Unannounced audits by Notified Bodies are underway, but there have been few such audits because the Notified Bodies are still in the planning stages. Most of the unannounced audits for 2014 are expected to take place during the second half of the year. The increased workload created by unannounced audits will mean higher revenues for Notified Bodies and higher costs for manufacturers, but there is also evidence of aggressive auditor recruiting by all the Notified Bodies, and auditor turnover is high. In the past, manufacturers benefited from having the same auditor for years, but turnover is resulting in Notified Bodies assigning a new auditor almost every year.

IVD manufacturers will experience the most significant changes under the new EMDR. Currently, only one in five IVD products require Notified Body involvement, but expected changes will require 80% of these products to have Notified Body involvement.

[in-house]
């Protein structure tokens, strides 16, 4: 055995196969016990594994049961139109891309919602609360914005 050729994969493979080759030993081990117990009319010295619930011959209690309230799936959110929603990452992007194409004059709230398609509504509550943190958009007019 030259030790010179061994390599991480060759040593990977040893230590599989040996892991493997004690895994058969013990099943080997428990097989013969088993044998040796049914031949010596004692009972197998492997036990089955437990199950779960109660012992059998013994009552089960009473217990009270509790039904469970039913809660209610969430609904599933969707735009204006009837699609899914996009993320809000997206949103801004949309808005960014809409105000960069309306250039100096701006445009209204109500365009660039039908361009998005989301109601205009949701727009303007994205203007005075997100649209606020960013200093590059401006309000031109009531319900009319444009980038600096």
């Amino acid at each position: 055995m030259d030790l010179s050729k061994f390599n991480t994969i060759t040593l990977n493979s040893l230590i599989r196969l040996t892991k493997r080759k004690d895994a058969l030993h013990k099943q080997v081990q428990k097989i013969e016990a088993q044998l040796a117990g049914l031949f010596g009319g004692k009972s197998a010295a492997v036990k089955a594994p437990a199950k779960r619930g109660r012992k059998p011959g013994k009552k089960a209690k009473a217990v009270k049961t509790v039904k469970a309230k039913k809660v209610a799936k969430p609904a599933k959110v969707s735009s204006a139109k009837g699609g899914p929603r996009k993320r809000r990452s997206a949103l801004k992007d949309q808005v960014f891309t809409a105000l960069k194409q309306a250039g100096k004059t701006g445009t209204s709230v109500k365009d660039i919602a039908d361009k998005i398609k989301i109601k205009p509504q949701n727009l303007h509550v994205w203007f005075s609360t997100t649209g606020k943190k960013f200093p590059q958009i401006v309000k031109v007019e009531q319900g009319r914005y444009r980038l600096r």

MDD-regulated devices will also see changes in Notified Body involvement. Several devices will be reclassified to Class III and require a design examination certificate. These product-specific CE Certificates require review and approval of all design changes, whereas under the current system, only significant changes require review and approval.

Manufacturers will also be required to update the format of technical files, declarations of conformity, and labeling. The new format requires manufacturers to create a summary document for each section instead of providing complete protocols and reports.

Currently, there is only vague guidance for the format and content of a declaration of conformity, but the proposed regulations include a prescriptive outline for format and content. The new format must also include a UDI, requiring labeling for all device classifications to be changed. In addition, manufacturers will be required to more clearly disclose any residual risks associated with a device. This additional information will be included as warnings and precautions in the instructions for use and will be submitted to Eudamed.

When Will Changes Be Finalized?

The final version of the EMDR is expected to be approved in late 2014 or early 2015. However, a more likely estimate is October 2015.